New York Attorney General Scrutinizes Amazon for Firing Warehouse Worker


SEATTLE — Amazon may have violated federal worker safety laws and New York State’s whistle-blower protections when it fired an employee from its Staten Island warehouse who protested the company’s response to the coronavirus outbreak, according to a letter the office of the New York attorney general, Letitia James, sent the company last week.

The letter, which was earlier reported by National Public Radio, was confirmed by Ms. James’s office. Amazon did not respond to a request for comment.

Amazon has been under pressure for the safety of its hundreds of thousands of workers who are packing and shipping products to millions of homebound Americans in the pandemic. The company has rolled out various safety measures at its warehouses across the country, such as temperature checks and mandatory masks, but it has faced protests at several facilities from employees who have said they feel unsafe. As of early April, workers at more than 50 of its warehouses in the United States had contracted the coronavirus.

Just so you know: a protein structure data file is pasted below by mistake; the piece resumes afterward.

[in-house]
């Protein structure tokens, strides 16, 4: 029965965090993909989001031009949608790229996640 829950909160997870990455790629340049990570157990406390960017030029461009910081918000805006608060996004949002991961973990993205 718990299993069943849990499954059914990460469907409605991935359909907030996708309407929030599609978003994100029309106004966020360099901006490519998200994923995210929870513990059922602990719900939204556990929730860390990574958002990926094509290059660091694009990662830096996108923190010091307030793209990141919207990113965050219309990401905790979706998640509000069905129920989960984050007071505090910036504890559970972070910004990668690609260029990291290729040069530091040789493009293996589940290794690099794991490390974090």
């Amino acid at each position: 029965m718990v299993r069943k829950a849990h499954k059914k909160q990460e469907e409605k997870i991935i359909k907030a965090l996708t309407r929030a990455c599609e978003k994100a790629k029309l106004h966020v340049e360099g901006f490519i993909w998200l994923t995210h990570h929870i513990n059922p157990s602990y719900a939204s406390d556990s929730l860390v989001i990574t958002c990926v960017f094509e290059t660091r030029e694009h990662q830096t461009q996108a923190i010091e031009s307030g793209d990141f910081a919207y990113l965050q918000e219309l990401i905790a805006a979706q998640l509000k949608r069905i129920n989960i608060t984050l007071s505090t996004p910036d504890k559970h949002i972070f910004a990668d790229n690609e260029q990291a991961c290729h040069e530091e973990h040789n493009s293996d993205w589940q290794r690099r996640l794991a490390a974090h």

The case that Ms. James’s office has been looking into involves Christopher Smalls, an employee in Amazon’s Staten Island warehouse. In late March, Mr. Smalls agitated for more worker protections at the facility as co-workers began getting sick. On March 28, Amazon put Mr. Smalls on quarantine for being in contact with a worker who had contracted the coronavirus.

On March 30, Mr. Smalls led a protest calling for Amazon to temporarily close the warehouse and provide workers more protections. Amazon fired him, saying Mr. Smalls had violated its policies by leaving his quarantine to attend the protest at the site.

That same day, Ms. James criticized the retailer for firing Mr. Smalls, saying state law protected people’s right to organize.

The firing attracted even more attention when leaked notes from an April 1 meeting of Amazon’s top executives showed they discussed making Mr. Smalls “the face of the entire union/organizing movement.” One executive added that Mr. Smalls was “not smart, or articulate.” Amazon’s general counsel, who wrote the meeting notes, later apologized for the remarks.

Lawmakers have said those meeting notes showed that Amazon had planned to “smear” Mr. Smalls. They questioned why the company had put Mr. Smalls on quarantine more than two weeks after he had been exposed to the sick worker and just days before the protest.

Ms. James’s office has been in touch with Amazon since the incident. In the letter, the attorney general said Amazon’s safety measures were inadequate and might have violated provisions of the Occupational Safety and Health Act. The letter, which sought internal communications about worker organizing, also said there could be other cases of potential illegal retaliation.

Jesse McKinley contributed reporting from Albany, N.Y.



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